What are Phthalates?

Two plastic bottles on a plate and a fork and knife alongside it

Phthalates are a type of endocrine disrupting chemical found in many household products, such as soft plastics, products with artificial fragrances, PVC, vinyl, along with many stain and water resistant products. 

What Phthalates Do to You

Phthalates are exceptionally toxic to men and boys. They are ‘anti-androgenic’ which means they emasculate males. They’ve been linked to a whole host of health problems for males. 

In men, phthalates lower testosterone. Phthalates also lower sperm counts and sperm quality

In boys, phthalates are linked to smaller and deformed penises. Phthalates are linked to lowered IQ, ADHD, and perhaps even autism. Phthalates are strongly linked to asthma in children. Some scientists even wonder if they’re linked to gender confusion, although this link isn’t proven yet. Most seriously, phthalates cause reproductive harm to boys that can be severe and permanent if exposure isn’t stopped. 

Phthalates are the most dangerous to children in the womb, when they are undergoing development that is extremely important and sensitive. 

The only good news about phthalates is that they are ‘water soluble.’ That means they flush out of the body quickly once exposure is stopped, usually within 48 hours. Most Americans maintain steady levels of phthalates in their bloodstream since we’re constantly exposed.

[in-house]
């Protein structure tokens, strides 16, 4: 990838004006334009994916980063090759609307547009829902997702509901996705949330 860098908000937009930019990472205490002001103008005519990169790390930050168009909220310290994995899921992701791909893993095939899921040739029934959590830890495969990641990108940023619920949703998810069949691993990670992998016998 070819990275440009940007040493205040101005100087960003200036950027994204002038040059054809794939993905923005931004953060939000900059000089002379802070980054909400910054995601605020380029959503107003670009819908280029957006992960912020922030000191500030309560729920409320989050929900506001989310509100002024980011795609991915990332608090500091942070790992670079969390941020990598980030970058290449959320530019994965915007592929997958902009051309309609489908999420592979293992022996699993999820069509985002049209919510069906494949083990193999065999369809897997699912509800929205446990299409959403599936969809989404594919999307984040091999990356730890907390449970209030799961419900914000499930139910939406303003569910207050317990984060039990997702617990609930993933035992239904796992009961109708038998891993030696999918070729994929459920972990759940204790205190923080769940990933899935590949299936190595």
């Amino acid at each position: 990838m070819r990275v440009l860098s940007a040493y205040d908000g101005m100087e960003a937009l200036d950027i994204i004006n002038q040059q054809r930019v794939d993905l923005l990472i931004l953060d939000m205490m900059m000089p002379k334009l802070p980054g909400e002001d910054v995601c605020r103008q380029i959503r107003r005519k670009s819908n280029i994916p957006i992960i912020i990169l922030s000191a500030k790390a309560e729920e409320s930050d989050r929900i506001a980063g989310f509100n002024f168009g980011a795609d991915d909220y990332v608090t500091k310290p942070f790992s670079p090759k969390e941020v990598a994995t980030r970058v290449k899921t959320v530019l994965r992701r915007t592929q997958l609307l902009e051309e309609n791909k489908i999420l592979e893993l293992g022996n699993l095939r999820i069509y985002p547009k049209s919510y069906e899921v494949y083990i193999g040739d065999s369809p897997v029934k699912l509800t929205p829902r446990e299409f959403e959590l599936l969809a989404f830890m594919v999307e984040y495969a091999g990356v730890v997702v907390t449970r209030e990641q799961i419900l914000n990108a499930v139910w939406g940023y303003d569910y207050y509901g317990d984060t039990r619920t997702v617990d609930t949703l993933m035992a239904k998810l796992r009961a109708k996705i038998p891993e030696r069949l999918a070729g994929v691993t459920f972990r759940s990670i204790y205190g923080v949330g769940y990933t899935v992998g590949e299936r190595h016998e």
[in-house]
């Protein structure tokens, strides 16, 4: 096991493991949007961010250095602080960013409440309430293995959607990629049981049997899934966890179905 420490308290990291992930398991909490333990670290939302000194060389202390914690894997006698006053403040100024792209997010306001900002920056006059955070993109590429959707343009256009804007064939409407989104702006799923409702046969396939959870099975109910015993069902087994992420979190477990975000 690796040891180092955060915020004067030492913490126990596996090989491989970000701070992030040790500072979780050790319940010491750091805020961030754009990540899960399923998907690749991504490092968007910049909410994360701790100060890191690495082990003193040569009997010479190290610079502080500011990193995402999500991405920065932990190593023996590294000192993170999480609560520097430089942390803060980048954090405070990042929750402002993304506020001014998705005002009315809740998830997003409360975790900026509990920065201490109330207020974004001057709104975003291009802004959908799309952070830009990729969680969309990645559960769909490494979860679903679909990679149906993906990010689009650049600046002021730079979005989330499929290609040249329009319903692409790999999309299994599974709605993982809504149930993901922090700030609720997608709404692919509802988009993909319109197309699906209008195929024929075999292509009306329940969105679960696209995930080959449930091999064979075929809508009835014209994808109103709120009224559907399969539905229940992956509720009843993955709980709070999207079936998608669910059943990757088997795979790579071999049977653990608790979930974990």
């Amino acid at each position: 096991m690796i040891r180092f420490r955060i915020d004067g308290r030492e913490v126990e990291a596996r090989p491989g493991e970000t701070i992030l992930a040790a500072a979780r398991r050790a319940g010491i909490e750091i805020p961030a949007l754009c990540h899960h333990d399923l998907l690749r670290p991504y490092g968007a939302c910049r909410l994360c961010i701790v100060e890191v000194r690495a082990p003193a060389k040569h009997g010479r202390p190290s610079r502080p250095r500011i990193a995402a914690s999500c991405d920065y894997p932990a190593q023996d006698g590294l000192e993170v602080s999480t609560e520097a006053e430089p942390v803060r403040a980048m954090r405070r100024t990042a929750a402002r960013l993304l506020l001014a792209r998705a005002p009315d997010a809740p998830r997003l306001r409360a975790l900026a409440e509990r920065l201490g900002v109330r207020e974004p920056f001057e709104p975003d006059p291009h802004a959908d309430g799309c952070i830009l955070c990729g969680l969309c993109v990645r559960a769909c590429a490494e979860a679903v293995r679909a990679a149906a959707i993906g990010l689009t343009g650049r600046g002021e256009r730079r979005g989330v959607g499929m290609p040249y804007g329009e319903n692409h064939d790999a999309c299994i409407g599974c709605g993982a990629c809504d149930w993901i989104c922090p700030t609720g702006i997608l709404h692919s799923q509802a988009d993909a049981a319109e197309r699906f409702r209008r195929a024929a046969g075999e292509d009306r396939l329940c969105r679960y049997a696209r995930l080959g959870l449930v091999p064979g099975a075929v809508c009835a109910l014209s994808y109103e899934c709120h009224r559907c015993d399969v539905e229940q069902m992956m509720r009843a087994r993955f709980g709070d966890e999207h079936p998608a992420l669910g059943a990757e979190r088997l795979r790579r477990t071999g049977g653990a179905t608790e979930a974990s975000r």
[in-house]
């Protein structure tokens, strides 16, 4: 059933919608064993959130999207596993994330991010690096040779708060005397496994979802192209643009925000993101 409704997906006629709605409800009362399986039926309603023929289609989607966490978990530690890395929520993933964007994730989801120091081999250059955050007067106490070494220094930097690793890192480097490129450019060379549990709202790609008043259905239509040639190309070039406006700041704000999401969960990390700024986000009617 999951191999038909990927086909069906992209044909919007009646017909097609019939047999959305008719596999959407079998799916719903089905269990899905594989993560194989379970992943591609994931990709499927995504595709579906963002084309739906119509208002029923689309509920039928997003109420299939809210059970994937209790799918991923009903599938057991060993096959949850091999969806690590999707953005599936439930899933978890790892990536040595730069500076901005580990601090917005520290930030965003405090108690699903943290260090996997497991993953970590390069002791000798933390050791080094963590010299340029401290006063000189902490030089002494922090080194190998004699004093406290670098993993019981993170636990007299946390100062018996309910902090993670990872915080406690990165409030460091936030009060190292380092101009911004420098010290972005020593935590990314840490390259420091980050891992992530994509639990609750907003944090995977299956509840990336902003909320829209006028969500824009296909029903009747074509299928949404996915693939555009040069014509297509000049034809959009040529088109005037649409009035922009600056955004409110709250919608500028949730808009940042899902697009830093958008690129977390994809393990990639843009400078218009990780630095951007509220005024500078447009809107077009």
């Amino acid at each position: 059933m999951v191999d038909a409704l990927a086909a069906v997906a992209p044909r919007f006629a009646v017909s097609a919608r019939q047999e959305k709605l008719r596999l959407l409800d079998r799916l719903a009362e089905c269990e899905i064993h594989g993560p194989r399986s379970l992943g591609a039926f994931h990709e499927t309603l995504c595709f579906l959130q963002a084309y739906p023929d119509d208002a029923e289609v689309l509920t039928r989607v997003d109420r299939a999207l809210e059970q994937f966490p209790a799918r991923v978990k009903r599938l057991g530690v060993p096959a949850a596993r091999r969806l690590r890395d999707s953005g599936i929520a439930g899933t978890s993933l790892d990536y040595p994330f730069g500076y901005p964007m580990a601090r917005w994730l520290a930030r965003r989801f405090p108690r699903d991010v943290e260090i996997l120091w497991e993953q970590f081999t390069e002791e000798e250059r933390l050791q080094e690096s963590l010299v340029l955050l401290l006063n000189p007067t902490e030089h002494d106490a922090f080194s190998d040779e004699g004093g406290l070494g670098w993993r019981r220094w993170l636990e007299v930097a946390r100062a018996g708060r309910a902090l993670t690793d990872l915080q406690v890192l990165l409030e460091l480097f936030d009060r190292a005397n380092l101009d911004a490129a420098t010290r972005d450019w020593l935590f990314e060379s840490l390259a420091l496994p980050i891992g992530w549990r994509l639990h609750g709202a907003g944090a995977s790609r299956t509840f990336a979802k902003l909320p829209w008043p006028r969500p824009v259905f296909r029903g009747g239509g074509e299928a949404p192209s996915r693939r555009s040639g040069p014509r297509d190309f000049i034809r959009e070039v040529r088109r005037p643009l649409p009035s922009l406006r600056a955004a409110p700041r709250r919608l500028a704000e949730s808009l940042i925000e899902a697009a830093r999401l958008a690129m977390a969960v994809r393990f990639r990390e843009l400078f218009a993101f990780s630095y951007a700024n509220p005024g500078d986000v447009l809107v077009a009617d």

How You’re Exposed to Phthalates

The most common source of exposure to phthalates is microwaving any plastic, storing food in plastic, or using a bathroom product with phthalates in them. 

If you’re wondering how you can know if a bathroom product has phthalates in them, look at the ingredient label and see if it says ‘fragrance’. Unfortunately, the FDA lets companies use the term ‘fragrance’ in place of ‘phthalates’. It seems like an innocent ingredient, but it’s not. 

Bathroom products without phthalates are things that are either unscented or they use essential oils and botanical extracts for a scent. You can also check the label to see if it says that it contains no phthalates. Unlike ‘BPA free’ products, those labels are usually trustworthy.

Unfortunately, phthalates aren't the only dangerous endocrine disrupting chemical in your home. If you don't know already, you should learn about BPA

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